Two months later, South Philadelphia is still reeling from the explosion that tragically killed two people and destroyed five homes. Investigators found that it was caused by a leak in a 92-year-old, cast iron natural gas main under the street. While the material is no longer used due to its tendency to grow brittle and break over time, Philadelphia Gas Works still has nearly 1,500 miles of these weakening pipes crisscrossing the city, according to their own reports. PGW’s Executive Vice President was even cited saying that 6,000 miles of their gas mains date back to 1900.

The City of Philadelphia has committed to reaching 100% clean renewable energy by 2050, and ending our reliance on natural gas is an important part of reaching that goal. Gas leaks release methane, a potent greenhouse gas. Per our research at the Pennsylvania Public Interest Group, oil and gas facilities in Pennsylvania emit 520,000 tons of methane annually — five times greater than the amount self-reported by the industry to the Pennsylvania Department of Environmental Protection.

Our city has the opportunity to lead by example on this issue, but it’s not just the environment that depends on the actions we do or do not take over the next decade. The threat of future gas line leaks and explosions have many South Philly residents worried about the consequences of continuing to use this worn out infrastructure. Gas leaks are common and can happen at any point in the gathering, transmission, or storage process. This risk threatens the safety of residents in a city where so much of the gas piping is outdated.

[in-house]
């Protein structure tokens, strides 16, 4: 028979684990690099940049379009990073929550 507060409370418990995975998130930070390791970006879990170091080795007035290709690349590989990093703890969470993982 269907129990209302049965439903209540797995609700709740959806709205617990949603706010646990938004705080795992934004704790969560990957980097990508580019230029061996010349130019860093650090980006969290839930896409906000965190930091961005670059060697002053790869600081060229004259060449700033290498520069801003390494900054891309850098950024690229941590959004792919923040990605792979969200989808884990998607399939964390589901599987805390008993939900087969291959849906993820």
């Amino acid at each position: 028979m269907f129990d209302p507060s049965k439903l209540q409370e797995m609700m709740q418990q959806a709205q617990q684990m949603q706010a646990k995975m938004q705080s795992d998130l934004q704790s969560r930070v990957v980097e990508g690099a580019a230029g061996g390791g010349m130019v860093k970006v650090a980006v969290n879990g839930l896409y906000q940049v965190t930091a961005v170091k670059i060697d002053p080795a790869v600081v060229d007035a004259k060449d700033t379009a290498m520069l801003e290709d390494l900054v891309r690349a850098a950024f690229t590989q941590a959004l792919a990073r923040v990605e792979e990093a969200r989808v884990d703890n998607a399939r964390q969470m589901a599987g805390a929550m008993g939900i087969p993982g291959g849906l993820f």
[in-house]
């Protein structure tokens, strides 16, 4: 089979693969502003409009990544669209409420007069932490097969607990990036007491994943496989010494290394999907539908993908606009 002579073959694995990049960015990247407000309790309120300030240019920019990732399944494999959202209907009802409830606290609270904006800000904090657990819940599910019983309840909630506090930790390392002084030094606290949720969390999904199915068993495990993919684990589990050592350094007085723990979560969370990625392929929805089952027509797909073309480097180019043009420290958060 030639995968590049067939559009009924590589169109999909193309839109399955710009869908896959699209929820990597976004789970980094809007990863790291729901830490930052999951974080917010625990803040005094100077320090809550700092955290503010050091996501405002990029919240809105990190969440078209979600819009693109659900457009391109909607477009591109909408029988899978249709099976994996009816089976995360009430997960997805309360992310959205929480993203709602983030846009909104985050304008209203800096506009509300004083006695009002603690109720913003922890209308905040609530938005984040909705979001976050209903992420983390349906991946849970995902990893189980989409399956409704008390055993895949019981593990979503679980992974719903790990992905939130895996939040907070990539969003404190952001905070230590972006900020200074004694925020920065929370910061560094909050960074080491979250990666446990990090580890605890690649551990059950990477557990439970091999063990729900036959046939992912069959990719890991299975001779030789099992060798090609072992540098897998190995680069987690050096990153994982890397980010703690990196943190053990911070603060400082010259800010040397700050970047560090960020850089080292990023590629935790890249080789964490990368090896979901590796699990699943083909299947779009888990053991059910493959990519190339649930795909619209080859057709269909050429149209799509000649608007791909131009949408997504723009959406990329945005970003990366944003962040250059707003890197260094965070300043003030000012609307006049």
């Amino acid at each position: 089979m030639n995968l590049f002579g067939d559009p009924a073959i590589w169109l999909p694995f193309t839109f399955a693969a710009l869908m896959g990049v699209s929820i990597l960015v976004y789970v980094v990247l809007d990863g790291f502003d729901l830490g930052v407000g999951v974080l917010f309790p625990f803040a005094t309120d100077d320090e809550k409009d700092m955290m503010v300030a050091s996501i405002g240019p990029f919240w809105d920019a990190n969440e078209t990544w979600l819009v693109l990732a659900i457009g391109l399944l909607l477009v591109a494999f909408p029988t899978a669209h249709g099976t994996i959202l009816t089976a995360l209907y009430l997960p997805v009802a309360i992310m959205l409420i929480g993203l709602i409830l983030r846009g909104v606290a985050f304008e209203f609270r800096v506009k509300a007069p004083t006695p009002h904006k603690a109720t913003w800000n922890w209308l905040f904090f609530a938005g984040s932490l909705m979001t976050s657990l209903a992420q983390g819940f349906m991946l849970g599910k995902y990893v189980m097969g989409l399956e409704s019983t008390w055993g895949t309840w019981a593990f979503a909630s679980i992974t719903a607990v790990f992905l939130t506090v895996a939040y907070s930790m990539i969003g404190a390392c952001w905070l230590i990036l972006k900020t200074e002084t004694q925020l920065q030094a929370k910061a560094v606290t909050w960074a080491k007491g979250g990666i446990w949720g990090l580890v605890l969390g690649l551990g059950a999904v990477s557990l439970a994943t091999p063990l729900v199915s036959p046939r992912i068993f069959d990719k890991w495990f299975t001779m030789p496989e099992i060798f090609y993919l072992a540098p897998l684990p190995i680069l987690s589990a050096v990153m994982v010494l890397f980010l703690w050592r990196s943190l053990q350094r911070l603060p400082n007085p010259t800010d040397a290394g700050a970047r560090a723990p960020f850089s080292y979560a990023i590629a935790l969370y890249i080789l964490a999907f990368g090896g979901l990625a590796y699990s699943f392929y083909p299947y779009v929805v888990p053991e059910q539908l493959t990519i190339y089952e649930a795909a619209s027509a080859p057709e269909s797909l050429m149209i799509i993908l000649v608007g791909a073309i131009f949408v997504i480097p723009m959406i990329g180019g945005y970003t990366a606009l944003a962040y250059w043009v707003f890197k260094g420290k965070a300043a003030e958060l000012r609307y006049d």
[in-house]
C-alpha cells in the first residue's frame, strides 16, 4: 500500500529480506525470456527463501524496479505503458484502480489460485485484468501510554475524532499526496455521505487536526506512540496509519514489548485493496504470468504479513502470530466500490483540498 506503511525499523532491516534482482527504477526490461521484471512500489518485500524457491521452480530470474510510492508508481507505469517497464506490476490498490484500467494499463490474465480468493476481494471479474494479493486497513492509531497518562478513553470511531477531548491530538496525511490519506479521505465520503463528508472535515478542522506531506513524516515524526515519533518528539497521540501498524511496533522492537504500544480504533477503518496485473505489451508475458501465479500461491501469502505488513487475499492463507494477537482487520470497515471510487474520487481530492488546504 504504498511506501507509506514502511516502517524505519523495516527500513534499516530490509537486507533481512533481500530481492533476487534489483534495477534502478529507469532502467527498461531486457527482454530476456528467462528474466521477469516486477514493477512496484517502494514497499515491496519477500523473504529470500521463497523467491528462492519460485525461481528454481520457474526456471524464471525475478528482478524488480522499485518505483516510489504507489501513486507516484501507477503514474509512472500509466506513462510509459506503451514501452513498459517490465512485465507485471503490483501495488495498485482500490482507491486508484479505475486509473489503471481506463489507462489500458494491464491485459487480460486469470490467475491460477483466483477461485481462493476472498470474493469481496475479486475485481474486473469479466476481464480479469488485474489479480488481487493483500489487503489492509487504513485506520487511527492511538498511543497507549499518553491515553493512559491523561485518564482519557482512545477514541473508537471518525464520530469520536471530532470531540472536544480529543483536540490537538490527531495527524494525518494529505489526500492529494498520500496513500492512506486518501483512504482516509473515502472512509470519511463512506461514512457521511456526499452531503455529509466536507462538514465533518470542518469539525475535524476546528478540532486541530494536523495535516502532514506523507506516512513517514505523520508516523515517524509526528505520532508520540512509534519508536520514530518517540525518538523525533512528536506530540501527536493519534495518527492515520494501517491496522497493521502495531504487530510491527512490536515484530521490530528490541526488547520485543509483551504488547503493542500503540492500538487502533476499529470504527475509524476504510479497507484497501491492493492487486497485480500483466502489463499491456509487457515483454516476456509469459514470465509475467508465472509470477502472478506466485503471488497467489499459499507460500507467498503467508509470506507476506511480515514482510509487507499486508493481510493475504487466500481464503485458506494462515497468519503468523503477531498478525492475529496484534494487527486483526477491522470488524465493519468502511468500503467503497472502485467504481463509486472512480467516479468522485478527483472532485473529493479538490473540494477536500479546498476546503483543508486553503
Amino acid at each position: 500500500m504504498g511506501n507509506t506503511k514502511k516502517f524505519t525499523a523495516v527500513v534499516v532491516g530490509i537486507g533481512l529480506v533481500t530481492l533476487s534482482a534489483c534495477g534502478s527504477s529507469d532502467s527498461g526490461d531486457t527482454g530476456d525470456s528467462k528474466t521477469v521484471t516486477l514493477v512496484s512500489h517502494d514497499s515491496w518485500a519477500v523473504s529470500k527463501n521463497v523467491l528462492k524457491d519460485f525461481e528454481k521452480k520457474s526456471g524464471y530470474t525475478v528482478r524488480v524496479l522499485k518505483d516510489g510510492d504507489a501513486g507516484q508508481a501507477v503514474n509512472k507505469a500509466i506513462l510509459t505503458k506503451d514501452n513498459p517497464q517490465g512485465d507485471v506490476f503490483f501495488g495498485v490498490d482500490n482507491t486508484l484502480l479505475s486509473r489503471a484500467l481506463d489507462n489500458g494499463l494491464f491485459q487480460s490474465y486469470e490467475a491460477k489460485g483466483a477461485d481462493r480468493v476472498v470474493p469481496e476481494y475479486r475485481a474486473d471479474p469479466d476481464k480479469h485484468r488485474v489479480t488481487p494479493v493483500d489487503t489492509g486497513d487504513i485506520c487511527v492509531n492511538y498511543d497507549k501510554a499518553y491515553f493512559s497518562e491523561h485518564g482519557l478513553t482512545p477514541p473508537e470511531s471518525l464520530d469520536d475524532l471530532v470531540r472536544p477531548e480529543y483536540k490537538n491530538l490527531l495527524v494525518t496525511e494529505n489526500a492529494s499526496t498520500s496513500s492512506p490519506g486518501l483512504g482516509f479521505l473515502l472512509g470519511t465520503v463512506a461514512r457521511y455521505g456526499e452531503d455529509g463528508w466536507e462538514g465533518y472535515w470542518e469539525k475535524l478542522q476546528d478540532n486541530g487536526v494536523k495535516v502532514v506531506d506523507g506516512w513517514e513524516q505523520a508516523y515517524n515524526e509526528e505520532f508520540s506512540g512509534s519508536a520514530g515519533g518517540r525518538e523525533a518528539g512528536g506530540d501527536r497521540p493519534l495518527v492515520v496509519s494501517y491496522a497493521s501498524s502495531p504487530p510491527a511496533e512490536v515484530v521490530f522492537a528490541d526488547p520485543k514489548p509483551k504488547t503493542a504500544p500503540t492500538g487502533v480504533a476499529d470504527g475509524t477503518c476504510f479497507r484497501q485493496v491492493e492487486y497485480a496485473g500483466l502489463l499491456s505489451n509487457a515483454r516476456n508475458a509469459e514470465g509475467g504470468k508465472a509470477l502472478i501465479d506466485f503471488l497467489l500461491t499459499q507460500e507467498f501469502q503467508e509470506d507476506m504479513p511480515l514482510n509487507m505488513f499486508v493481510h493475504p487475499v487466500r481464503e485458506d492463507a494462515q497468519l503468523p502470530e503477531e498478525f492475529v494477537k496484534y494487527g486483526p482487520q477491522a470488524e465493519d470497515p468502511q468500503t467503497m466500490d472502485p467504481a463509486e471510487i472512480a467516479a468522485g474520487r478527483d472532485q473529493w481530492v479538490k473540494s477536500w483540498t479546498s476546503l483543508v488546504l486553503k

Electrifying buildings and homes across the city would provide the infrastructure we need to get off of gas for the sake of public safety and our environment. Decision makers should spend the money now to repair the most damaged gas lines, while creating a plan to transition the city to electrification.

In a historic city like Philadelphia, retrofitting old buildings would be a nightmare. So to make this transition smooth, we should prioritize policies which require all new buildings and houses to be heated and powered by electricity, not gas. The city should also offer rebate programs and low-interest loans to help homeowners, contractors, and builders make the initial lift of electrification. It is crucial that our leaders accelerate the planning process, so they can meet their 2050 renewable energy deadline.

In the meantime, there are steps that homeowners can take to electrify their own homes. The most affordable way to transition a home is to take advantage of the opportunities for sustainable replacement. Furnaces wear out about every 30 years, so when you’re ready to replace it or if you’re remodeling your home, consider replacing the furnace with an electric heat pump. The same goes for gas stovetops; when the time comes, consider replacing it with an electric stove. If you’re building a new home or renovating your home’s systems, geothermal and solar are also great options to reduce your use of gas. These steps may require a larger up front investment, but often save consumers in the long term for being more efficient and lasting longer.

What happened in South Philly in December was a tragedy that should never happen again. But it will, if we don’t prioritize a transition off of natural gas - a resource that will be obsolete in a few decades anyway. Our leaders should stop investing in this failing infrastructure that threatens our safety and the environment, and start making the switch to electricity powered by renewables. This will make our city a cleaner, safer place for all residents.

Emma Horst-Martz is a Philadelphia native and works as a Campaign Associate for PennPIRG, a consumer advocacy organization in PA.